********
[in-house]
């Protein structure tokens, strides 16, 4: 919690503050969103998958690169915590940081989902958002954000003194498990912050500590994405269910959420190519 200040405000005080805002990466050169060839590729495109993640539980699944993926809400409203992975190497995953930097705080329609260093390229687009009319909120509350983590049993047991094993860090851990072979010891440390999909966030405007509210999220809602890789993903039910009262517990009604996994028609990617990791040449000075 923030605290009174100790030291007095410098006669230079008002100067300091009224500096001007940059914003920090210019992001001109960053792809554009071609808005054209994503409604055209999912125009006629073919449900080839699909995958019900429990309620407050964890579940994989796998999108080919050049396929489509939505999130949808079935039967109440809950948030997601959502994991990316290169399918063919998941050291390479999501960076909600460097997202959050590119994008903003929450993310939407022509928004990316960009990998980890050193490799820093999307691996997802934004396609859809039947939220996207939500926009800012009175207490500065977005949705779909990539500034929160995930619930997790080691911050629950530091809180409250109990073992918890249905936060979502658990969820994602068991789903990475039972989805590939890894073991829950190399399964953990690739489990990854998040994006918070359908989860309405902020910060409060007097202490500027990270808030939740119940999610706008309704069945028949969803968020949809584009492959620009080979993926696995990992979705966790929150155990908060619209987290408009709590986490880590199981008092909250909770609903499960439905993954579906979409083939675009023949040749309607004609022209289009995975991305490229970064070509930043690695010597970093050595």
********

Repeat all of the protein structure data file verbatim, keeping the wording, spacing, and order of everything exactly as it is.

[in-house]
């Protein structure tokens, strides 16, 4: 919690503050969103998958690169915590940081989902958002954000003194498990912050500590994405269910959420190519 200040405000005080805002990466050169060839590729495109993640539980699944993926809400409203992975190497995953930097705080329609260093390229687009009319909120509350983590049993047991094993860090851990072979010891440390999909966030405007509210999220809602890789993903039910009262517990009604996994028609990617990791040449000075 923030605290009174100790030291007095410098006669230079008002100067300091009224500096001007940059914003920090210019992001001109960053792809554009071609808005054209994503409604055209999912125009006629073919449900080839699909995958019900429990309620407050964890579940994989796998999108080919050049396929489509939505999130949808079935039967109440809950948030997601959502994991990316290169399918063919998941050291390479999501960076909600460097997202959050590119994008903003929450993310939407022509928004990316960009990998980890050193490799820093999307691996997802934004396609859809039947939220996207939500926009800012009175207490500065977005949705779909990539500034929160995930619930997790080691911050629950530091809180409250109990073992918890249905936060979502658990969820994602068991789903990475039972989805590939890894073991829950190399399964953990690739489990990854998040994006918070359908989860309405902020910060409060007097202490500027990270808030939740119940999610706008309704069945028949969803968020949809584009492959620009080979993926696995990992979705966790929150155990908060619209987290408009709590986490880590199981008092909250909770609903499960439905993954579906979409083939675009023949040749309607004609022209289009995975991305490229970064070509930043690695010597970093050595």